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Wine Review: Drink like the gentry for Guy Fawkes Day

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Rapidly approaching is Nov. 5, a day when Great Britain celebrates Guy Fawkes Day.

With typical British tongue-in-cheek humor, it is the celebration of the man who in 1605 planned to blow up the House of Parliament when it was in session with kegs of gunpowder placed in a tunnel dug below the building. This holiday has been celebrated for centuries with fireworks and merry making, and it may have even been the model for our Fourth of July festivities. Whatever it’s called, however it’s celebrated, it’s a great excuse to party.

While the average Briton celebrates with fireworks and plenty of beer, the gentry celebrate in quiet isolation with wine. I see no reason why we should not emulate the British gentry and acknowledge Guy Fawkes Day. After all, they have accepted our game of football, chewing gum and McDonald’s.

So what wine is appropriate for that memorable day? I have picked out some varieties to look for because they are dark, which matches the motives of Guy Fawkes.

Malbec: This deep, dark red wine is my first choice. Malbec is a red grape, which originated in France and was used there primarily for blending and for making the dense and tannic wine that’s often called “the black wine of Cahors.'' I do not believe that there is any wine that is deeper in color. There also are many more restrained versions of this variety that have gained in popularity in this country in recent years. The dominant aroma is that of plums with under-flavors of cherries, dark summer berries, cinnamon and a hint of coffee. These carry over to the flavor where they mingle with hints of vanilla. The wine also has an incredible silky feeling while in the mouth. Malbec can accompany any red meats, as well as grilled salmon or tuna and, of course, cheese-based dishes.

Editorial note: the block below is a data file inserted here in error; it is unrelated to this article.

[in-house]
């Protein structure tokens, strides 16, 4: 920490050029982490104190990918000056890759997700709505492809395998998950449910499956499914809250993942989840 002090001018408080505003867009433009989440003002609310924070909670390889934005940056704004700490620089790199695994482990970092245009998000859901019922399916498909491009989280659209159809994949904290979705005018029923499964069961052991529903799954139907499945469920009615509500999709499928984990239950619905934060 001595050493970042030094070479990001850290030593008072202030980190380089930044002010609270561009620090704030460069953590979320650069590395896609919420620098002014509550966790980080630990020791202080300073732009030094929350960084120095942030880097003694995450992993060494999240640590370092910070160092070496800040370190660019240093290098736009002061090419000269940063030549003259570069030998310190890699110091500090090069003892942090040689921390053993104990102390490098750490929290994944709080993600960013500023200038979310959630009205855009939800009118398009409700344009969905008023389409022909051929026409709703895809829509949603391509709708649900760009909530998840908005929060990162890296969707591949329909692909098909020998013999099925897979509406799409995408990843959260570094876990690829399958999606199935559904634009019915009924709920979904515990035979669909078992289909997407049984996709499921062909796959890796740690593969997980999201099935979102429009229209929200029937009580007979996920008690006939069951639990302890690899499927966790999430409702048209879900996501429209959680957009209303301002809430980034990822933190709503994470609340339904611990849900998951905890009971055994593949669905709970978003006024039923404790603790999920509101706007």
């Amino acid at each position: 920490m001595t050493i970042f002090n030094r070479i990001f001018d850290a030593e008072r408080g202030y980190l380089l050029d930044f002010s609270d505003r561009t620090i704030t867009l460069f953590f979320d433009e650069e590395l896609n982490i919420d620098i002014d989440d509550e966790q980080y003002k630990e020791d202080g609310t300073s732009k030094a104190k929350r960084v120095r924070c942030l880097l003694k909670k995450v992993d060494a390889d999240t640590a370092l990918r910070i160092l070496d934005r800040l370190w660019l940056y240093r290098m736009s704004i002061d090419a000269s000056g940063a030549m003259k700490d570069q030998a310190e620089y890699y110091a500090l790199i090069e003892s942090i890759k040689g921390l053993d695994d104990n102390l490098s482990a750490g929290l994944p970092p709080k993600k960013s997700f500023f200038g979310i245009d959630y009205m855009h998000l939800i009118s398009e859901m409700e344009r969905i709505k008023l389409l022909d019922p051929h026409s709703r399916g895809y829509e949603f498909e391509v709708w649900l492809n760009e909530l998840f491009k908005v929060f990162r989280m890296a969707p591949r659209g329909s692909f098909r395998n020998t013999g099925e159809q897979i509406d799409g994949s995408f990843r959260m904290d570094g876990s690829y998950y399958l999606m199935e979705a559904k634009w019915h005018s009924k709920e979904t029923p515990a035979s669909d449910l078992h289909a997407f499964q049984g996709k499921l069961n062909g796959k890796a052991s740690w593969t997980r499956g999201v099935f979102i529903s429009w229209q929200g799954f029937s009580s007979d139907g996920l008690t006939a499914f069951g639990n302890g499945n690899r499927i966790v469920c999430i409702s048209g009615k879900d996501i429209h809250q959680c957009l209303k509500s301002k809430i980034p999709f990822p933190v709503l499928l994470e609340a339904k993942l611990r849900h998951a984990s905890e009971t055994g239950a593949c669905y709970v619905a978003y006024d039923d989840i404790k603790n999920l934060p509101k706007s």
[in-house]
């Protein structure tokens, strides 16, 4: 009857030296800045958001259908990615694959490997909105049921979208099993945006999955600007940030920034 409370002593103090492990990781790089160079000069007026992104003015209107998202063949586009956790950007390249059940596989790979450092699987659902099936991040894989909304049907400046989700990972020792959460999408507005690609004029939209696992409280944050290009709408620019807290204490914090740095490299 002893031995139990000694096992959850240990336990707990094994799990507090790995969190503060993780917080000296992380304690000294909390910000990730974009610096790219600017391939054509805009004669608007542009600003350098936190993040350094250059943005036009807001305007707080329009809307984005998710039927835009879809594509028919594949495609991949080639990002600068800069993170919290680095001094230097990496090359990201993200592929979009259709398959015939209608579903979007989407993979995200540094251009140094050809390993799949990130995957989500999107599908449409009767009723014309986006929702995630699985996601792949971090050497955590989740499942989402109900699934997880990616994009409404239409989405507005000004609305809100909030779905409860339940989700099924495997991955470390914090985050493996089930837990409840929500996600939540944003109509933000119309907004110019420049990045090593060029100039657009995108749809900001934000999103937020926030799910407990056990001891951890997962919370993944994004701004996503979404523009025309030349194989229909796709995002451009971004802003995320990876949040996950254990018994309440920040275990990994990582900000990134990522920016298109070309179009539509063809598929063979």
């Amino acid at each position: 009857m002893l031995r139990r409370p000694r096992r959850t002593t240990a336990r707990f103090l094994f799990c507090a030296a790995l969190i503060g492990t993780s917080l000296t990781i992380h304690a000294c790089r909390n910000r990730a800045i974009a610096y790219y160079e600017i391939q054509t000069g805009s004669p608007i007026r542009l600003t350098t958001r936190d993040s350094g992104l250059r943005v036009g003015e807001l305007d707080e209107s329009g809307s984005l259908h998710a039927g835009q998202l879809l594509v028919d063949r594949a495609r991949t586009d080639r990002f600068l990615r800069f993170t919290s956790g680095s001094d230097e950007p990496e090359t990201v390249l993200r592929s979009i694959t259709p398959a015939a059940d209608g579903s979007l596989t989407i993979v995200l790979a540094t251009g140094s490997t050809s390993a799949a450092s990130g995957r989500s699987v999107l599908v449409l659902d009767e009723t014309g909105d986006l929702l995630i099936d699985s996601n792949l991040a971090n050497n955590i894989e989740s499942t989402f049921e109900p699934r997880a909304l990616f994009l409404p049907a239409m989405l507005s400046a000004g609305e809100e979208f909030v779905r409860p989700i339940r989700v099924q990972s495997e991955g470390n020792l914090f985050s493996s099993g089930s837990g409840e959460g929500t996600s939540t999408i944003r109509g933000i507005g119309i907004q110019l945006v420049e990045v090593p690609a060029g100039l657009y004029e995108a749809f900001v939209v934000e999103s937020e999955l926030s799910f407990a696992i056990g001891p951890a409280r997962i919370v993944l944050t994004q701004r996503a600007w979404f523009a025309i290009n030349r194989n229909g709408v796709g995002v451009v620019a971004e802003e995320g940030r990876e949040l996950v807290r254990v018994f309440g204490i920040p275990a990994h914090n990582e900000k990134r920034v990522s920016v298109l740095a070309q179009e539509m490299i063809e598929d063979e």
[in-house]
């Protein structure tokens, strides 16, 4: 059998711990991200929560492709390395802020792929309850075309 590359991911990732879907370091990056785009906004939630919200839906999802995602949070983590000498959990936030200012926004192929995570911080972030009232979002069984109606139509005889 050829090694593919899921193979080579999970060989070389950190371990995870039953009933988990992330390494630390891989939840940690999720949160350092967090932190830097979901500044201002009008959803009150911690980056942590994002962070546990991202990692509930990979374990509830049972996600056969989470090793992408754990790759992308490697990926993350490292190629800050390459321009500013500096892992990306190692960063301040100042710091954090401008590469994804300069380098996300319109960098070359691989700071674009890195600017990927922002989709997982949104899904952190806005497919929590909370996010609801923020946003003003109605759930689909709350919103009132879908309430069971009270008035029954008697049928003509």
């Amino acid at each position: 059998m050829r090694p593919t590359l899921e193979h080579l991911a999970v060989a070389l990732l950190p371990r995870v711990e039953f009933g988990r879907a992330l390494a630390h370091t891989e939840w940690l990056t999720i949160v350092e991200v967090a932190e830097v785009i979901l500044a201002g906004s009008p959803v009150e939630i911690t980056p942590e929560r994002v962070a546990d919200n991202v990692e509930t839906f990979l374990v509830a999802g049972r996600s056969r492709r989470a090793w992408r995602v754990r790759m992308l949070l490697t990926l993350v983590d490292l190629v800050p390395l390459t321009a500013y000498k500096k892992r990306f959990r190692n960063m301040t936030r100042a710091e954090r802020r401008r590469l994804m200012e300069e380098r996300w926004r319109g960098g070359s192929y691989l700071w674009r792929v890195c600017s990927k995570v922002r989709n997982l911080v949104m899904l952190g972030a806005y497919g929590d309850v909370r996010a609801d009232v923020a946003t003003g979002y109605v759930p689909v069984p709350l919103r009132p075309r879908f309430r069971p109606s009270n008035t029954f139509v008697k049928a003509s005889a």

Zinfandel: The next contender for darkest red wine is the zinfandel. No grape has had more incarnations than the zinfandel. Is primary use in years gone by was for inexpensive red wines often erroneously labeled as “burgundy.” It was the source of the famous or infamous, depending on your point of view, sweet white zinfandel. However, when the zinfandel was handled as a fine grape and made into wine by dedicated winemakers, its true beauty was brought to the fore.

Cabernet sauvignon: The king of red wines also is one of the masters of darkness. The aroma announces notes of cocoa, dark berries and spice, with a background of vanilla and oak. The flavor is, to say the least, massive and impressive. Milk chocolate, strawberry jam, cherry, licorice and oak also reside in the finish. While its exalted position often results in high prices, there are many good versions of this variety in the marketplace. Again, I must admonish the reader that the price is not an indication of quality and that there are many good and affordable versions of the variety in the marketplace.

To end this search for wines that can fit for Guy Fawkes Day, I offer you a Hungarian wine, Egri Bikaver, which translates to bull’s blood of Egri. This is a full-flavored dark red wine that is the most popular red wine of Hungary. The wine is little known here because of the Cold War, when all Hungarian wines were sent east.

Wine columnist Bennet Bodenstein can be reached at frojhe1@att.net.

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